Dad as Santa in 1969 with me and my siblings...Maria (7), Mark (2), Barb (9), and me (12 in the cool specs!)
originally posted December 12, 2008
Dad has always loved Christmas! Some of my very special and favorite Christmas memories revolve around Dad dressing up as Santa for some very special Christmas parties for some very special people.
Living out on the County Line, real Christmas parties like we saw on TV or read about in school were beyond our imagination. There were no Christmas balls or galas for us to attend. The closest thing we had to a special Christmas party was our classroom gift exchange and school Christmas program.
But every year, Dad and Mama always helped out with a special party with some people from our church. And when I was old enough, was allowed to go too.
This party was not a gala event in an elegant ballroom with attendees dressed in finery dancing, chattering, giggling, and kissing under the mistletoe. No, this party was quite different. The partiers were adults, but childlike in their speech and behavior, some wearing helmets or constraints to protect them from themselves. Some were wheelchair-bound and others were even lying in grown-up-sized cribs. But these resident patients at the State Hospital were always excited to see Santa!
Mama, ever the expert seamstress, designed and stitched Dad's Santa costume from red and white flannel. My dad, a former Golden Gloves champion boxer, was (and is!) a big, strong fellow. Of course, we all knew that below that tough exterior there is a soft heart of gold, but he has an intimidating presence. When he put on that magical Santa suit, Dad's macho presence melted away. He was a real softie when it came to playing Santa at those parties, and as his daughter, it was an amazing transformation to witness.
Dad would "Ho-ho-ho!" his way into the ward and those patients were so thrilled to see Santa! He made his way through the room, taking time to speak to and touch each one, making them all fell special. If some wanted to sit on his lap, he gladly set these big adult/children on his knee and visited with them. They would reach out to feel his beard and touch his hair, fascinated with Santa. There were others in our church group that came to the party, but Santa was clearly the star of the show. Santa passed out wrapped gifts to each one and "oohed" and "aahed" with them as they ripped open their packages. Some of the patients were unaware of what was going on, and Dad would gently help them open their gifts too.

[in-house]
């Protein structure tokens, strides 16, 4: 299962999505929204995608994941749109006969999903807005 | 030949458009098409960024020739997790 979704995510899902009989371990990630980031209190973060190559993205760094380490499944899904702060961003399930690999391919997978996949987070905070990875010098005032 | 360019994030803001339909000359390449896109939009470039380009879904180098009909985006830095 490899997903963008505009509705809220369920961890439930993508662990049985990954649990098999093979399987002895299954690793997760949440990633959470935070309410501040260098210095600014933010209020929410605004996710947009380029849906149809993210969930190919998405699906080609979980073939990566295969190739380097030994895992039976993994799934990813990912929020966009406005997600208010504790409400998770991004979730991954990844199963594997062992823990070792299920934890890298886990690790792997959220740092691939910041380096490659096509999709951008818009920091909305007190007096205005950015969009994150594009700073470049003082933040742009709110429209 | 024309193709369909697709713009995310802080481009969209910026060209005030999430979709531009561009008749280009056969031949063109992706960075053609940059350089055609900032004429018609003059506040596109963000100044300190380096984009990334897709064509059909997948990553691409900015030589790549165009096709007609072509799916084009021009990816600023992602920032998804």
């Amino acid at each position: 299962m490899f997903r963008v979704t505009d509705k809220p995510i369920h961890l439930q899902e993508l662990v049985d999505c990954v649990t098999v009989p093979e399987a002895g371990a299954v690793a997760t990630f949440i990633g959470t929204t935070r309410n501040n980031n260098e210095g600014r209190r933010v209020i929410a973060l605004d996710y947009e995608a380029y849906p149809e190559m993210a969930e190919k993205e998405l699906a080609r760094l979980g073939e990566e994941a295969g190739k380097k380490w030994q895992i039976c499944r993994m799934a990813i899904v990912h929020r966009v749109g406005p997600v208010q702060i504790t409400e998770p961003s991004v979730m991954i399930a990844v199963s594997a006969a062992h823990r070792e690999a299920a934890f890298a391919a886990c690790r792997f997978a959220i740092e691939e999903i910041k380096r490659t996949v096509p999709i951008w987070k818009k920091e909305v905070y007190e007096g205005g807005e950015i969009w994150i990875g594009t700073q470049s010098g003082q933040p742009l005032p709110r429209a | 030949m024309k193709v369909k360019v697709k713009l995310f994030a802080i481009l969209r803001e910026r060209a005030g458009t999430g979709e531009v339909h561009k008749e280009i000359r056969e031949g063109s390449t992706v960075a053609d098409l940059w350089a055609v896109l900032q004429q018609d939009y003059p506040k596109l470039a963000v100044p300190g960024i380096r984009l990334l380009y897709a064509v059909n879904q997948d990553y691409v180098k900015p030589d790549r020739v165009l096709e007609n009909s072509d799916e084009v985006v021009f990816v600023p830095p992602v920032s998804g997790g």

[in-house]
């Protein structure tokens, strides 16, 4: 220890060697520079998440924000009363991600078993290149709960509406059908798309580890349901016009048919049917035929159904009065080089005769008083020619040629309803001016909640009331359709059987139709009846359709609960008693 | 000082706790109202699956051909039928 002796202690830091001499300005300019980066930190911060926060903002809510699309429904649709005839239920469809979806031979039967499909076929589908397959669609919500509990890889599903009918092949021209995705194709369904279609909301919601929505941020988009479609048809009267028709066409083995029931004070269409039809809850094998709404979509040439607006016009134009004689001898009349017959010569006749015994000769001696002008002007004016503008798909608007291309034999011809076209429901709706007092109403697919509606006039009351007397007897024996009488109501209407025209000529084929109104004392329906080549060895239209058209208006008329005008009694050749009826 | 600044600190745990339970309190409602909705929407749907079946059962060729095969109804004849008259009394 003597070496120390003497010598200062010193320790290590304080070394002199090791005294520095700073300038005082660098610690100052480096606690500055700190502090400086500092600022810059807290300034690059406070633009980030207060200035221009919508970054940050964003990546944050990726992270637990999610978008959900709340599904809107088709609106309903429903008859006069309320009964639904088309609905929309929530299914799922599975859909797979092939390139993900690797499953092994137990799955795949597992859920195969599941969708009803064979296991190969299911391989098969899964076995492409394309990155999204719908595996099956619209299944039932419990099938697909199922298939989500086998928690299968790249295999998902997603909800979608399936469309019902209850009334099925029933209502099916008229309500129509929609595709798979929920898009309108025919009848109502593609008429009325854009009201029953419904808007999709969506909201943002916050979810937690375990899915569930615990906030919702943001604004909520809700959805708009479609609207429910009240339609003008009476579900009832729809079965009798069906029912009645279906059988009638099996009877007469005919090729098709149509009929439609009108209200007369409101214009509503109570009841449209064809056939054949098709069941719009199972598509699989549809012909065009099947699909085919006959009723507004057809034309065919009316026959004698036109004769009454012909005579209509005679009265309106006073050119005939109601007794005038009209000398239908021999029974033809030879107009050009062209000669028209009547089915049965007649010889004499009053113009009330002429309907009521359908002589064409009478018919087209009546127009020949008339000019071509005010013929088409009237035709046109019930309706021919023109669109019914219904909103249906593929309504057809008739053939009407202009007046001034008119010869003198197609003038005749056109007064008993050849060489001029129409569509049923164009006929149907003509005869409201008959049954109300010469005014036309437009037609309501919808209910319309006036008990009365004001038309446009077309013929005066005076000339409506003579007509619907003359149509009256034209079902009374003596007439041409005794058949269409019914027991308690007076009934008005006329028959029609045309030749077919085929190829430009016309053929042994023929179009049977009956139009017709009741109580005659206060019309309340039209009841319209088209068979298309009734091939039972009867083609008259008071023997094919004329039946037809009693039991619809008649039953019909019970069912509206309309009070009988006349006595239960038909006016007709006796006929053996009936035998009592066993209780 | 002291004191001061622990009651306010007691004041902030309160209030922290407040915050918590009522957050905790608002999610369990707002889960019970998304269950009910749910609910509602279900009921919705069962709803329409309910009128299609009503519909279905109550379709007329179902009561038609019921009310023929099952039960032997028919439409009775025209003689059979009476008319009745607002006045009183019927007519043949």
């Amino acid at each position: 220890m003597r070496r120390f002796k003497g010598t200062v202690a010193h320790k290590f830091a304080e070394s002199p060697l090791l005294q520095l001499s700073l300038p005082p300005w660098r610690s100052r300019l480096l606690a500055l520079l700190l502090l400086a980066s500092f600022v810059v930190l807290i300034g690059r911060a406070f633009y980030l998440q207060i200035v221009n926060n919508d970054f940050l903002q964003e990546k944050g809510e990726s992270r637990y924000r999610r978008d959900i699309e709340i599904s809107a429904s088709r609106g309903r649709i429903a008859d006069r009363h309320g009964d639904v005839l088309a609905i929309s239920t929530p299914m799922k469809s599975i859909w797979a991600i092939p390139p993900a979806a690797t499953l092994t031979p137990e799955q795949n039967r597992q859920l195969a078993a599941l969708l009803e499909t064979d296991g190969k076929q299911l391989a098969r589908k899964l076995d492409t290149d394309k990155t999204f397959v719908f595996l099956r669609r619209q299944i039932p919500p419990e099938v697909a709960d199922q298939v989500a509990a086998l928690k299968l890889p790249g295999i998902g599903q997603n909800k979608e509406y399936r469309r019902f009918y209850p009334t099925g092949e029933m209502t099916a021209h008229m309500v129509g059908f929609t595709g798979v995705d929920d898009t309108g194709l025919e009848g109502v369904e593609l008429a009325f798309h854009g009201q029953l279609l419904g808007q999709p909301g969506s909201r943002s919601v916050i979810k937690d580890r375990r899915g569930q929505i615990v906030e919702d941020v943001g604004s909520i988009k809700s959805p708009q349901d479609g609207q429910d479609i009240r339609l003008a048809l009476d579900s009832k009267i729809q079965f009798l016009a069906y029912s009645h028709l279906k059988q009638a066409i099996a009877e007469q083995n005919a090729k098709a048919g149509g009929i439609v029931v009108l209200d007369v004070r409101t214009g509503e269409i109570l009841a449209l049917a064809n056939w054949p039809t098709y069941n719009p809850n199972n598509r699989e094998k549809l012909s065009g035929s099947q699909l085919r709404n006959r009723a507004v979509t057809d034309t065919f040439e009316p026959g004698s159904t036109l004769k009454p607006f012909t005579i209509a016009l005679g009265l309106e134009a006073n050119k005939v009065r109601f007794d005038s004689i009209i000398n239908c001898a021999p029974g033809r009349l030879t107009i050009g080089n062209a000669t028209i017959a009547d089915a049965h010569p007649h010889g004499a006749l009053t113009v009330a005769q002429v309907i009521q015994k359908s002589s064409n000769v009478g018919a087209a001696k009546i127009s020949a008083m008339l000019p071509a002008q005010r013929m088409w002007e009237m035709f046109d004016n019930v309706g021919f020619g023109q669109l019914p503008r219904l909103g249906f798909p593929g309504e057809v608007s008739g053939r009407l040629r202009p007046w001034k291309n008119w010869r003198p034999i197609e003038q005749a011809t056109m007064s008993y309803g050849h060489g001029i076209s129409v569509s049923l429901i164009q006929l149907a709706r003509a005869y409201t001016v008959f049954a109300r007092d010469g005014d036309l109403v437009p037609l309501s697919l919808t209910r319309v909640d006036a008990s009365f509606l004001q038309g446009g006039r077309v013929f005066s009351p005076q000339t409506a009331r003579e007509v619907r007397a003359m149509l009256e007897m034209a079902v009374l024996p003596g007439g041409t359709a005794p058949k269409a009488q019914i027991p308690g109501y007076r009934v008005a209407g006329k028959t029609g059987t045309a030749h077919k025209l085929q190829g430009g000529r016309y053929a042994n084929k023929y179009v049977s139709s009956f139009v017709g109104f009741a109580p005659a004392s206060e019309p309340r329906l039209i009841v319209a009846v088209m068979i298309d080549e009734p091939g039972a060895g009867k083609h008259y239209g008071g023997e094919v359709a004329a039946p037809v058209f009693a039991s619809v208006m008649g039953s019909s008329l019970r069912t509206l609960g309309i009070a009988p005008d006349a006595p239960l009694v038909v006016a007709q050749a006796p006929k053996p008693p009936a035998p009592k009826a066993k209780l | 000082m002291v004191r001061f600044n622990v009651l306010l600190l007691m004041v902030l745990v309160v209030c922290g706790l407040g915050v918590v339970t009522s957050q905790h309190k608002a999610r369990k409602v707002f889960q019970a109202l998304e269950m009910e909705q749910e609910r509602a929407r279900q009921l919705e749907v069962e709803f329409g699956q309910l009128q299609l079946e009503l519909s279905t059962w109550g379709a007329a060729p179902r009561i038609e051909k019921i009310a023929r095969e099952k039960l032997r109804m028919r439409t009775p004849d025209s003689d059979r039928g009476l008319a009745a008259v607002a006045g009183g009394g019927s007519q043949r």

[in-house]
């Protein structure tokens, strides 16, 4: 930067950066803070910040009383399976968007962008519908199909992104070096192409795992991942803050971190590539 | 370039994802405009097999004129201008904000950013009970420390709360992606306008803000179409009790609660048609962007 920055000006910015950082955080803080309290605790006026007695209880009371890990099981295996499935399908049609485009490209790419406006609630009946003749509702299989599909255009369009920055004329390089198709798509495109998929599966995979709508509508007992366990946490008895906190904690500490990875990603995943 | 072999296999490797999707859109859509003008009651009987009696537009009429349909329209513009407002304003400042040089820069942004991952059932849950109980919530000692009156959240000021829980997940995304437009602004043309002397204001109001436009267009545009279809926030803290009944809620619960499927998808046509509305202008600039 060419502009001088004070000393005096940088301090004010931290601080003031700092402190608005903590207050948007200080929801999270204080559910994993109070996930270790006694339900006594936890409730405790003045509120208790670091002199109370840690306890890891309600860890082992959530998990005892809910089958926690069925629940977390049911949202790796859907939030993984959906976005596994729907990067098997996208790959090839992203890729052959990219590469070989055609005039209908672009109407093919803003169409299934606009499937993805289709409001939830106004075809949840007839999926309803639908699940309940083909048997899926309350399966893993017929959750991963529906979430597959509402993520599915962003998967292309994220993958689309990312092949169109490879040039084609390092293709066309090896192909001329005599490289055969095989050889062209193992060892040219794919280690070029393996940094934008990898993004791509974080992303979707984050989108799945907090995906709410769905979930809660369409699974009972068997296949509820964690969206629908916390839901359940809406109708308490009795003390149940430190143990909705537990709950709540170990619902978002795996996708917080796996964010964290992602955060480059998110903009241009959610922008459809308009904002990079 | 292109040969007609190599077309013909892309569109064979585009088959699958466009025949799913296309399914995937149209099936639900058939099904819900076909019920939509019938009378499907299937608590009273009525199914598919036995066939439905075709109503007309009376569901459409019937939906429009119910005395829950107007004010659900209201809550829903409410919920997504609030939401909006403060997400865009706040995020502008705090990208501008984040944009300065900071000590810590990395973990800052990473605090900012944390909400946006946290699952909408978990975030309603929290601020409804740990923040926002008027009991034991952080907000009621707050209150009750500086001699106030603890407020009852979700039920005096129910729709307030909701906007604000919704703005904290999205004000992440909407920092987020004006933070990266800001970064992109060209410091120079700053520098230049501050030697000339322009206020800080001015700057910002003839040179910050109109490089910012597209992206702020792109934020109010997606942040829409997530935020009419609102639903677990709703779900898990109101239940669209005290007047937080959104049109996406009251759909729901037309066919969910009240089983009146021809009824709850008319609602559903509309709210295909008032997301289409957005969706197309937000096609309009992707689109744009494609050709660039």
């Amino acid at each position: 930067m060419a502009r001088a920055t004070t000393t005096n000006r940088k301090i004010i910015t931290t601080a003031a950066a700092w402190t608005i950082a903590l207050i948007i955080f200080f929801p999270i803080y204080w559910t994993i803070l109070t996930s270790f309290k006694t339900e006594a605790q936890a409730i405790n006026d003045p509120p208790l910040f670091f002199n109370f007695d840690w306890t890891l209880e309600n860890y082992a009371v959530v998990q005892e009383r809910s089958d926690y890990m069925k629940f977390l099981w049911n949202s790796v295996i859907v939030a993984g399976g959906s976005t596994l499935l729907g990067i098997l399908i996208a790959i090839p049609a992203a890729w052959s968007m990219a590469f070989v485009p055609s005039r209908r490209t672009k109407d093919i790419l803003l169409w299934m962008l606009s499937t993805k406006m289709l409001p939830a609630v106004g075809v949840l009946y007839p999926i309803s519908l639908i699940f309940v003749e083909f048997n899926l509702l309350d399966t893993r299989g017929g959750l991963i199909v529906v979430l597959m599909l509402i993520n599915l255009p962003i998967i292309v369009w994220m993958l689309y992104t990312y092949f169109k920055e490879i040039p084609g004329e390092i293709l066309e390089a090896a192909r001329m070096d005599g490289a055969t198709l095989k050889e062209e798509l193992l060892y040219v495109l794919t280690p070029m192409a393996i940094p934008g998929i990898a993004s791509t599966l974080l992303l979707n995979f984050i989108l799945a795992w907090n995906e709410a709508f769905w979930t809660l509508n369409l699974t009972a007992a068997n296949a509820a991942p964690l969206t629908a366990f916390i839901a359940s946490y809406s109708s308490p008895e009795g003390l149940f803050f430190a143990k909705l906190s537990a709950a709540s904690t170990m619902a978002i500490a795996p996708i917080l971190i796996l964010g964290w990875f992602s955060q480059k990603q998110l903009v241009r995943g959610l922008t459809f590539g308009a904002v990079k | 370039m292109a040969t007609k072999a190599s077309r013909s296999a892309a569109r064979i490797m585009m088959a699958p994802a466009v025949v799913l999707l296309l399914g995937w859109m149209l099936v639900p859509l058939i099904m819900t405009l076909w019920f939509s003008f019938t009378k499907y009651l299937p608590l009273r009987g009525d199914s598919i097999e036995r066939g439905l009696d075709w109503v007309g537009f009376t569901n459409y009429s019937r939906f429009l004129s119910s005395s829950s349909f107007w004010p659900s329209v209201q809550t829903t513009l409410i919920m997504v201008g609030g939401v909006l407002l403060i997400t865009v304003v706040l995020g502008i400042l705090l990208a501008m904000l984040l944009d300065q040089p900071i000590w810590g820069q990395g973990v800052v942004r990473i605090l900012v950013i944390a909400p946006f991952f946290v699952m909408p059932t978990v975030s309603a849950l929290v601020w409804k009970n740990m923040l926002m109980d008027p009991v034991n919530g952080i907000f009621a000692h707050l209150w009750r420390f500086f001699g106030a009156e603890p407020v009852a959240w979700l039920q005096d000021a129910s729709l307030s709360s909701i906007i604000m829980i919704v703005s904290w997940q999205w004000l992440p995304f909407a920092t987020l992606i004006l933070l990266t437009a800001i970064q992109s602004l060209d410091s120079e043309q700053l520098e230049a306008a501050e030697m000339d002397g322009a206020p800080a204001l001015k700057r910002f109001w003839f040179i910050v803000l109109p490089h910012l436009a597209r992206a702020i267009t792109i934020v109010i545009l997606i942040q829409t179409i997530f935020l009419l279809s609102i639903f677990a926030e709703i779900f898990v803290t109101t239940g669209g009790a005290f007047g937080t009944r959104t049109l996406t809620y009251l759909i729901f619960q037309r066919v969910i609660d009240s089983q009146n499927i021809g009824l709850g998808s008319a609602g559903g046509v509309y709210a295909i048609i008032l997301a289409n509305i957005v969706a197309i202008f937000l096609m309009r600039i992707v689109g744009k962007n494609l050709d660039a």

It was a little frightening for me, and I understood why I wasn't allowed to go when I was younger. I had never seen people so severely mentally and physically disabled. The State Hospital officials would walk us down dim sterile hallways and unlock (then relock behind us!) the doors to the wards we visited. Patients would reach out and grab at me, trying to get my attention. There was always someone curled up or sitting on the floor rocking themselves back and forth, and once I even saw someone banging her helmeted head against the floor. There were cries and noises and mutterings that were indecipherable. These were society's outcasts, locked away and often abandoned and forgotten, cared for by strangers in overcrowded wards. I wondered how a person could possibly work there, thinking that perhaps insanity was contagious. The blank faces were haunting and scary. And I remember feeling incredibly blessed and thankful that our family had never had to deal with such tragedy, and compassion and sympathy for those who had, and unspeakable admiration for those who gave their lives helping the least of these children of God.
I'm sure that was the very reason Dad and Mama wanted me to go. Visiting those wards was more effective than all the teaching and preaching in the world. Through their unselfish gift to these patients each Christmas, they taught us by example what Christmas is all about. They showed us that every one of God's children is precious and valuable to Him, even though they may seem to be discarded by the world. It was a valuable lesson, and one that I've often been reminded of over the years.
Those special Christmas parties are really at the heart of what Christmas is all about. God sent His own Son, Jesus Christ, into the world for all of us, no matter our circumstances. And He admonishes us to love each other as He has loved us.
That's exactly what my dad did each Christmas as he spread God's love to these special people. Looking really close, I'm pretty sure I saw a tear or two in Santa's eyes more than once at those parties. And I have to believe that those tears must have made God smile!